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Rock Garden with Wooden Steps

Rock Gardens
Raised Bed Gardens

 


   

 
Rock Gardens and Raised Bed Gardens

There are a lot of options open to produce fantastic rock gardens.

Rock Garden Around Stream

There are a lot of options to creating a fantastic rock garden or raised bed garden.

Digging out a scree.
One method to creating a scree is to dig out a strip of soil from a shade free part of a rock garden - ideally this should be between large stones and outward as it descends. Inside this dug-out area place an 8 inch layer of scree compost (one part top soil, one part peat or leaf-mold and 3 parts of grit or gravel). Another place for a scree is at the boundary between a lawn and a rock garden. Use an edging to keep the small stones off the grass. Where a rockery is absent you can create a scree bed in a sunny spot in the garden. Remove soil from an area and fill it with an 8 inch layer of broken bricks or stones topped with a 2 inch layer of course sand or gravel. Add an 8 inch layer of scree compost to bring the level to the surface.

  

Shake off compost from roots
When planting, shake off as much compost as you can from the roots, when planting is finished place a 1 inch layer of chippings over the surface and under the leaves. A number of small stones bedded into the surface around the plants will improve the appearance of the scree. Recommended plants include Aethionema, Erodium, Penstemon, Phlox and Silene.

Raised beds
This is an increasingly popular way of growing rock garden plants, easier, cheaper and less space-demanding than a rockery. A height of 3 ft. is recommended and the retaining walls can be made with bricks, stone, reconstituted stone or railway sleepers. Where space permits, an upper terrace or a series of terraces can be built on the bed to create extra interest and a place for trailing plants. Clear away any perennial weeds before you begin and lay a concrete foundation if the walls are to be more that 1 ft. high. Provide weep-holes at the base if mortar-bonded bricks, blocks or stones are the building material.

  

Filling the raised bed garden
When the walls are finished, add a layer of bricks, rubble or stones if the soil below is not free draining. Cover with grit and fill with standard planting mixture. Leave a 2 inch space between the surface and the top of the retaining wall and wait a few weeks before introducing the plants. Top up if necessary. Recommended plants include Aethionema, Erodium, Penstemon, Phlox and Silene.

Troughs
The idea of growing alpine plants in troughs and glazed sinks caught on in the 1930s. Using a container shows that rock garden plants can be grown almost anyplace, including on your balcony or patio, the plants are also raised above the ground, putting them into easy reach. There is a less obvious virtue however, some difficult alpines which often rot outdoors can survive the winter in the exceptional drainage provided by a deep trough.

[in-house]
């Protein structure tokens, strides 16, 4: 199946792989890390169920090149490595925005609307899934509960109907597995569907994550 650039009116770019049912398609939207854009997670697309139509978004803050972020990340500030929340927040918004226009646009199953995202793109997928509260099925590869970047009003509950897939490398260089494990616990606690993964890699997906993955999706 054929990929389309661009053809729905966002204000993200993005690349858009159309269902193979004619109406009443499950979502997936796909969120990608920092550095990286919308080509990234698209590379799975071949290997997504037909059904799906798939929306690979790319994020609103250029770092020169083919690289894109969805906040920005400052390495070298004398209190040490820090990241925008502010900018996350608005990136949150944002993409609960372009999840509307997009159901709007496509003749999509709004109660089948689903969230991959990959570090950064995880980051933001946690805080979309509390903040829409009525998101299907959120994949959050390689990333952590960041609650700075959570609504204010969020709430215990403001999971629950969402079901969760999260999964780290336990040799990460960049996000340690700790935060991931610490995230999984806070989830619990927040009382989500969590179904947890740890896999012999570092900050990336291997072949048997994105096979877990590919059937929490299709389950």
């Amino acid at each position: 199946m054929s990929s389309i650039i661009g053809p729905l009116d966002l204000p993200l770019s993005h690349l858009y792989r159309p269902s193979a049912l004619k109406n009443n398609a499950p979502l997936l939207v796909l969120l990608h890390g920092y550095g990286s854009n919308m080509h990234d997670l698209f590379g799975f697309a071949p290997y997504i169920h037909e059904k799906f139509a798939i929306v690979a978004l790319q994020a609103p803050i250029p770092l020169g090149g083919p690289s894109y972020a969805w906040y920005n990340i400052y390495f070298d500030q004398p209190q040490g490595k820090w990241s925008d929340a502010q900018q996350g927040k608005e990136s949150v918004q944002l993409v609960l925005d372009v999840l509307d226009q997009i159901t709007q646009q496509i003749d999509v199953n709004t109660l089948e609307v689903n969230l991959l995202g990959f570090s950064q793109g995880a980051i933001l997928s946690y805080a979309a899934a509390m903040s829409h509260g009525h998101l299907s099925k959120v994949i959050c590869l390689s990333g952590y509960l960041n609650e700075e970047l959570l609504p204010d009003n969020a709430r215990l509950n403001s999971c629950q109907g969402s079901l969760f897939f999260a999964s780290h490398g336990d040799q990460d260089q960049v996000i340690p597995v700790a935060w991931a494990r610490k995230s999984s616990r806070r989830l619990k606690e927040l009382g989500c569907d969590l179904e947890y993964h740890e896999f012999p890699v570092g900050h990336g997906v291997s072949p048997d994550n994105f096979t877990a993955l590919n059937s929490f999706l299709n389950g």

Reconstituted stone troughs
Many attractive reconstituted stone troughs are available today - the main feature to watch for is definitely an adequate drain in the base. Old glazed sinks can be covered with hypertufa which is the product of of 1 part cement, 1 part sand and 1 part fine peat blended to a moist mix with water. Place the sink or trough on firm supports in a sunny spot and cover the drainage hole with pieces of rubble and fill to within 2 inches of the top with a standard planting mixture. Allow it to settle for a couple of weeks and then plant up, aiming for a mixture of shapes, sizes and colours. Here you can use choice and delicate types to maximum advantage, but avoid rampant carpeters. Place some rocks between the plants and cover the suface with a 1 inch layer of stone chippings. Water on a regular basis during the growing season.

  


Dry-Stone Walls
A dry-stone wall is formed without using any mortar. In northern rural areas of Britain you'll see mile after mile of dry-stone walling built by bonding flat stones together, In the home garden, soil or planting mixture is needed to fill the gaps between the stones. In these cracks, a wide range of rock garden plants can be grown.

Free standing or retaining walls
There are two types of dry-stone walls, the free standing double-faced one with a central core of soil, and also the retaining type used to support a raised bed or face a bank. Building a free-standing wall ought to be left to a professional, but to build a retaining type is well in the scope of the normal home gardener. Use limestone or sandstone - a better-to-handle alternative is the dry-walling variety of reconstituted stone block. A wall above 1 foot will require a 6 inch foundation of rubble or concrete. Lay large, flat stones for the lower layers, pushing them together tightly with a fill of planting mixture between the sides and layers of stones.


Rooted cuttings
Each stone should slope downwards and backwards, a 10 degree slope is satisfactory. Plant as you go, placing the specimens sideways. Rooted cuttings are generally easier to use than plants which are pot-grown. Pack the mixture all around the roots. When constructing a wall against an earth face, planting mixture should be packed n firmly to fill the space between the rear of the stones and the front of the bank. Spray the wall with water when planting is finished, also water during dry weather until the plants are established. Recommended plants include Alyssum, Aubrietia, Dianthus, Phlox and Thyme for a sunny face and Arabis, Campanula and Saxifraga for a shady face.


About the Author: Stephen Drummonsy has been a keen gardener for many years and relies on Gardener London when he needs answers or help.
Article Source: ArticlesBase.com


Rock Garden Photos courtesy of: tlc.howstuffworks.com/home/rock-garden-ideas4.htm
 
   
 
 
   
 

 

 

 

 
 
 

 

 
 
 
 
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